(defeo.biz) — Kelley McCarron was flying home to Chicago from Denver recently when her bag — one she says “looks like every other travel bag out there” — triggered an alarm.
“A female TSA agent had to come to me and for three minutes described to me how she was going to search me. It was that detailed,” McCarron, a publicist at Mekky Media Relations, recalled. “She asked if I preferred to do this in private and I said, ‘No, I prefer everyone to witness this.’
“She moved her hands up my legs ‘until she met with resistance’ went around my bra and even in between my breasts, and all along the inside of my waistline,” McCarron added. “It was quite thorough and unsettling. I closed my eyes and pretended I was getting a massage. I imagine others would not be so calm. She then wiped her gloves with that paper and put in into a machine that cleared me to proceed.”
McCarron doesn’t know why she triggered an enhanced search.
“Was it because I’m leaving Colorado — a state where pot is legal?” McCarron asked. “Who knows and no one told me other than my bag being suspicious.”
Welcome to the new normal of airport security.
Earlier this month, the Transportation Security Administration (TSA) informed local police about the more invasive physical pat-downs its agents plan to administer, Bloomberg News reported. The report indicates the feds are worried travelers may start calling police about an uptick in “abnormal” federal friskings.
The TSA isn’t exactly the flying public’s favorite government agency. Patdowns often spur complaints — and corresponding media coverage — of overly aggressive federal agents conducting pat downs.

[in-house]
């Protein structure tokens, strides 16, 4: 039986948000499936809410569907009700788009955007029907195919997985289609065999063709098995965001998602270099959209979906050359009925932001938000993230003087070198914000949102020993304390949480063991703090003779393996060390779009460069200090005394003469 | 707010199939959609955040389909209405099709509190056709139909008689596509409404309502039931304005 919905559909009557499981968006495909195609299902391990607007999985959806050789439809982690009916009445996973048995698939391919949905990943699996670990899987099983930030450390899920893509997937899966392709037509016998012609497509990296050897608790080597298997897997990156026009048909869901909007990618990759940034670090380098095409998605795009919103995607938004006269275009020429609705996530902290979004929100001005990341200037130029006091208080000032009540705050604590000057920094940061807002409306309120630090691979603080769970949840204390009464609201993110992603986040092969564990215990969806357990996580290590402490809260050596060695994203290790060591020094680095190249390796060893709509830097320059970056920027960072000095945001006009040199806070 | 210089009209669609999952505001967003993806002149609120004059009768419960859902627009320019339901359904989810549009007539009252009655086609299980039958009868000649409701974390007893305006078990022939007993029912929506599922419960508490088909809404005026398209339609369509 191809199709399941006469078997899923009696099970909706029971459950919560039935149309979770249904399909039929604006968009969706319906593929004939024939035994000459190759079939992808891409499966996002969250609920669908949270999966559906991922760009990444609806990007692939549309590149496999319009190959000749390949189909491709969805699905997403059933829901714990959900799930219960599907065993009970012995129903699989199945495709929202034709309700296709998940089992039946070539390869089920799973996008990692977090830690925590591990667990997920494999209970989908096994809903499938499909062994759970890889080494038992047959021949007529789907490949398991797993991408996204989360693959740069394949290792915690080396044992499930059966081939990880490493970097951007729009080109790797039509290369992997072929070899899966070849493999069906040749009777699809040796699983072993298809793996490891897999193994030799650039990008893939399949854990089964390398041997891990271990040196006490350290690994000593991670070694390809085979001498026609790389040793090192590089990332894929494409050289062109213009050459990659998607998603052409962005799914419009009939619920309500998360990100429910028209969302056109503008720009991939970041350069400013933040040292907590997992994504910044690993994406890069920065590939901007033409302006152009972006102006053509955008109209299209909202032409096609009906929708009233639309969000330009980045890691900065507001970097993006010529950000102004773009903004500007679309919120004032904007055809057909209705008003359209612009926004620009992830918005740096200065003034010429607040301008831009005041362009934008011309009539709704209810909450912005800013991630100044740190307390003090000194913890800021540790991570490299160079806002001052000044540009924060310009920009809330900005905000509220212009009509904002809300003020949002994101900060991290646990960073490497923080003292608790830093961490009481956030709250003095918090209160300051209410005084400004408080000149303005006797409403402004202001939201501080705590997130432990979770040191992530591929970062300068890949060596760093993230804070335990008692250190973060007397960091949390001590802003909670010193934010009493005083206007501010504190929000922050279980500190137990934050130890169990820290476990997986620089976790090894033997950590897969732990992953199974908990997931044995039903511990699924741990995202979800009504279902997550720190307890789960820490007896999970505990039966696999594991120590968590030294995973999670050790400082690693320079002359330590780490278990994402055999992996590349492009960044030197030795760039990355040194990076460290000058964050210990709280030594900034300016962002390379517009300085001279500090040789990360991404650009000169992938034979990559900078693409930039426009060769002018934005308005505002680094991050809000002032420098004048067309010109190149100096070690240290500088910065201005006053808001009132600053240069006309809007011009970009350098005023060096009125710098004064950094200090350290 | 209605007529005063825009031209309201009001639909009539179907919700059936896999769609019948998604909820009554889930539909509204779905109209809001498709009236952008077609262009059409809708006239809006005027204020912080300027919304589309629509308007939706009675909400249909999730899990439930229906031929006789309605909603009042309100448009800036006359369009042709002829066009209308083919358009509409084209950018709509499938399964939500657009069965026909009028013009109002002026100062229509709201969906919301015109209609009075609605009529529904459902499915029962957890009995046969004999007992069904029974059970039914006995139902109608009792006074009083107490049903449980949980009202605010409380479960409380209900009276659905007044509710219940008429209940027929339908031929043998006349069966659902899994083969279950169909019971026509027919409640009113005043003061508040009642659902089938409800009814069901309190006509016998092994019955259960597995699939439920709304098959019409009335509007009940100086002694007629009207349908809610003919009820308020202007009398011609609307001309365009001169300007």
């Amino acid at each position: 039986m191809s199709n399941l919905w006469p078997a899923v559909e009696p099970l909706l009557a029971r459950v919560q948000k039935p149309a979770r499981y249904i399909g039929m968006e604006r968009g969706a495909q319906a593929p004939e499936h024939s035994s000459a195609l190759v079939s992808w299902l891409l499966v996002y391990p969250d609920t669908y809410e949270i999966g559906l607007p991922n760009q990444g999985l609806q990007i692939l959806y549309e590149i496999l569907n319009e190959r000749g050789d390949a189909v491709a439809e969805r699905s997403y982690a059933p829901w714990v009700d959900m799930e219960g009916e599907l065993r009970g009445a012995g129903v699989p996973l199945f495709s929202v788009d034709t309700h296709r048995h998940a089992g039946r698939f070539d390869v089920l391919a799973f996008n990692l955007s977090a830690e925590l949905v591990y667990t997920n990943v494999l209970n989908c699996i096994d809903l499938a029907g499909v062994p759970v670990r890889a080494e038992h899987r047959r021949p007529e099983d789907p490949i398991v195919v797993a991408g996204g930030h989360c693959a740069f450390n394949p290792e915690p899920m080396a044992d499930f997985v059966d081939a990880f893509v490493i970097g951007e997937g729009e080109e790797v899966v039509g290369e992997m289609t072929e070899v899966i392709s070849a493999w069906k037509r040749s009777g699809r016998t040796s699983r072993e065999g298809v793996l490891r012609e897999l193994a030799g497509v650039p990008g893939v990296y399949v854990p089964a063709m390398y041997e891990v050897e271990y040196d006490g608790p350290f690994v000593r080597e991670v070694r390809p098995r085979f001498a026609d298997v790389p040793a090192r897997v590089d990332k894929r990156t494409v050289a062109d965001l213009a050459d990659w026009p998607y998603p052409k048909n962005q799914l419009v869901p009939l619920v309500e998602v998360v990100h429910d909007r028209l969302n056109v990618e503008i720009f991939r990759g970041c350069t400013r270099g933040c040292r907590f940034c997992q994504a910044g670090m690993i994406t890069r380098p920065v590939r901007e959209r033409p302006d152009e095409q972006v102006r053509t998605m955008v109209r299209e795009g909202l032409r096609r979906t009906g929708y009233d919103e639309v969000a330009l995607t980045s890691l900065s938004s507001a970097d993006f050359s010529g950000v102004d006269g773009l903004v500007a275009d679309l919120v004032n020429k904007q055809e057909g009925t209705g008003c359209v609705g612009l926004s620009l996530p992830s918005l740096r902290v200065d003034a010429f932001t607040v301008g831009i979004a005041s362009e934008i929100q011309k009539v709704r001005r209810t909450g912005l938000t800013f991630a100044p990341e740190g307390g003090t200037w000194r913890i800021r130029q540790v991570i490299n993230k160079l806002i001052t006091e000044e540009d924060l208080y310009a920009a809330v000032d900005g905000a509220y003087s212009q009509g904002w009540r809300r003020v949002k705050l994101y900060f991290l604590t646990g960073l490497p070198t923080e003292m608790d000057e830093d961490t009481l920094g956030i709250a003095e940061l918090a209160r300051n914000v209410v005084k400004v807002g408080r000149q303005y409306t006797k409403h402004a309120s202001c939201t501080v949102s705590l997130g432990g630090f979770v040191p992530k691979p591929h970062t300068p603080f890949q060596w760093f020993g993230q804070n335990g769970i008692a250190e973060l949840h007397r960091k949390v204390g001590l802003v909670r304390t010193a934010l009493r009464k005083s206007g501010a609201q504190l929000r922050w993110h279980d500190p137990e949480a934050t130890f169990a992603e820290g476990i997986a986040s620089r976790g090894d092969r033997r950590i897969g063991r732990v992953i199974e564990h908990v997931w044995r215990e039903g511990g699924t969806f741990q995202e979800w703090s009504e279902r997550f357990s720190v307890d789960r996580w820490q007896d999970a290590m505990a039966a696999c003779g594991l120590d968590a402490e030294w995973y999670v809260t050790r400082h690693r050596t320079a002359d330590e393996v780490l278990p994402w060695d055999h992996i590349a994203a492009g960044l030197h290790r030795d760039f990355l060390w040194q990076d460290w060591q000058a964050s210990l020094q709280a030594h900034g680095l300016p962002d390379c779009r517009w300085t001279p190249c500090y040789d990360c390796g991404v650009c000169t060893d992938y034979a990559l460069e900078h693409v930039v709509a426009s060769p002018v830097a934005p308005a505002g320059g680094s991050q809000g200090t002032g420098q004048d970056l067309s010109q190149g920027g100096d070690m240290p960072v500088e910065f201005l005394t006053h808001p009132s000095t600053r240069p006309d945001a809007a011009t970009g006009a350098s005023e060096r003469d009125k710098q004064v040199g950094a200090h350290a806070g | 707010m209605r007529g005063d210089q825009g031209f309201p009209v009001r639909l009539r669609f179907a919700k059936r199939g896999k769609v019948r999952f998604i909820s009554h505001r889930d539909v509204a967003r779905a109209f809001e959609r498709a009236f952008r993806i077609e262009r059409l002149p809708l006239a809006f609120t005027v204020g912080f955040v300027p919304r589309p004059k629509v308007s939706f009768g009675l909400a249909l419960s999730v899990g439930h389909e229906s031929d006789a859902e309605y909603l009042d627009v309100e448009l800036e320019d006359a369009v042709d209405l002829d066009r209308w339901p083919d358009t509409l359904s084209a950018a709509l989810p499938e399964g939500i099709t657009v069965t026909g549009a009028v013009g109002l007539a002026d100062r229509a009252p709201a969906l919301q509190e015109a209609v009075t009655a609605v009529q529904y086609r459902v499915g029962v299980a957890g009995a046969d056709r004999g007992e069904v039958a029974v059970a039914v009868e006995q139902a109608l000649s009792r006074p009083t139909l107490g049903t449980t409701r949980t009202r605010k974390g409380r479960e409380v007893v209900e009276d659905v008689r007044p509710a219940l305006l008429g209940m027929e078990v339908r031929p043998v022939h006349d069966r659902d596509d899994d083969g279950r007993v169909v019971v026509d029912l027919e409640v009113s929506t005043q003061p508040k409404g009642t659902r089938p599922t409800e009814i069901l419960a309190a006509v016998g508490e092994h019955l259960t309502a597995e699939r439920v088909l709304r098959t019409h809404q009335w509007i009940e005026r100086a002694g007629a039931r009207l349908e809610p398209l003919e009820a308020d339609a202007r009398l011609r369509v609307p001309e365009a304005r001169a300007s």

That happened again this week when the mother of a 13-year-old boy complained about a pat down TSA agents at Dallas/Fort Worth International Airport agents gave her son.
In a blog post response to the mother’s complaint, the TSA said, “We get it. Nobody likes to be patted down.” The pat downs, however, aren’t going away anytime soon.
“All of our procedures are based on current intelligence and our adversaries are always looking for ways to inflict harm, including recruiting young children to carry out attacks,” the agency said. “Bottom-line is that passengers, including children, and their property are screened prior to boarding a plane and any security alarms must be resolved.”
So, how best to proceed if you’re selected for the honor of an enhanced pat down?
“Attitude is everything,” said Karen Malone, a travel agent with Travel Leaders in Woodbury, Minn. “If you listen to the instructions from the TSA agents and comply immediately without attitude, any extra screening process will go smoother. As soon as you start to argue or refuse to comply, things will start to go downhill for you.”